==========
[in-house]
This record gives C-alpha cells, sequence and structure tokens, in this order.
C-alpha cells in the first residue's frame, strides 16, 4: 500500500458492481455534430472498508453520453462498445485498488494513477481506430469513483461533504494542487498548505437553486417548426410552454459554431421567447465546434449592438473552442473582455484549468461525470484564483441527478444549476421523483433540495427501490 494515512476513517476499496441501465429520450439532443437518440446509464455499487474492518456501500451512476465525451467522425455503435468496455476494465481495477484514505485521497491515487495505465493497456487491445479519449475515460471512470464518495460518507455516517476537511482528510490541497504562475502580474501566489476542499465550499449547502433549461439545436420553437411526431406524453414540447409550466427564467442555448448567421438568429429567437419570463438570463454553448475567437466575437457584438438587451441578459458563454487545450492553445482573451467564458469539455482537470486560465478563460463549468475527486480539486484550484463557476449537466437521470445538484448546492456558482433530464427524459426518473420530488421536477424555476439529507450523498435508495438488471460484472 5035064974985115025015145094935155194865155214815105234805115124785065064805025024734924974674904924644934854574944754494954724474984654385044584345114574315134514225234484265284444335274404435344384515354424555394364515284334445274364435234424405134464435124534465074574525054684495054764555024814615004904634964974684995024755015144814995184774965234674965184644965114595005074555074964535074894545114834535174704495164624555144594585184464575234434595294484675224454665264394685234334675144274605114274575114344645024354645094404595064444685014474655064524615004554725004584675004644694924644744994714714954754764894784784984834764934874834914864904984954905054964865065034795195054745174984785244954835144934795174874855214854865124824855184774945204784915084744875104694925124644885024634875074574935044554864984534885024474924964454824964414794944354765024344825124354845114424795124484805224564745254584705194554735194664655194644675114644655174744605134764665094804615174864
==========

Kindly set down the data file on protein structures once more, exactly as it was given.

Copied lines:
[in-house]
This record gives C-alpha cells, sequence and structure tokens, in this order.
C-alpha cells in the first residue's frame, strides 16, 4: 500500500458492481455534430472498508453520453462498445485498488494513477481506430469513483461533504494542487498548505437553486417548426410552454459554431421567447465546434449592438473552442473582455484549468461525470484564483441527478444549476421523483433540495427501490 494515512476513517476499496441501465429520450439532443437518440446509464455499487474492518456501500451512476465525451467522425455503435468496455476494465481495477484514505485521497491515487495505465493497456487491445479519449475515460471512470464518495460518507455516517476537511482528510490541497504562475502580474501566489476542499465550499449547502433549461439545436420553437411526431406524453414540447409550466427564467442555448448567421438568429429567437419570463438570463454553448475567437466575437457584438438587451441578459458563454487545450492553445482573451467564458469539455482537470486560465478563460463549468475527486480539486484550484463557476449537466437521470445538484448546492456558482433530464427524459426518473420530488421536477424555476439529507450523498435508495438488471460484472 5035064974985115025015145094935155194865155214815105234805115124785065064805025024734924974674904924644934854574944754494954724474984654385044584345114574315134514225234484265284444335274404435344384515354424555394364515284334445274364435234424405134464435124534465074574525054684495054764555024814615004904634964974684995024755015144814995184774965234674965184644965114595005074555074964535074894545114834535174704495164624555144594585184464575234434595294484675224454665264394685234334675144274605114274575114344645024354645094404595064444685014474655064524615004554725004584675004644694924644744994714714954754764894784784984834764934874834914864904984954905054964865065034795195054745174984785244954835144934795174874855214854865124824855184774945204784915084744875104694925124644885024634875074574935044554864984534885024474924964454824964414794944354765024344825124354845114424795124484805224564745254584705194554735194664655194644675114644655174744605134764665094804615174864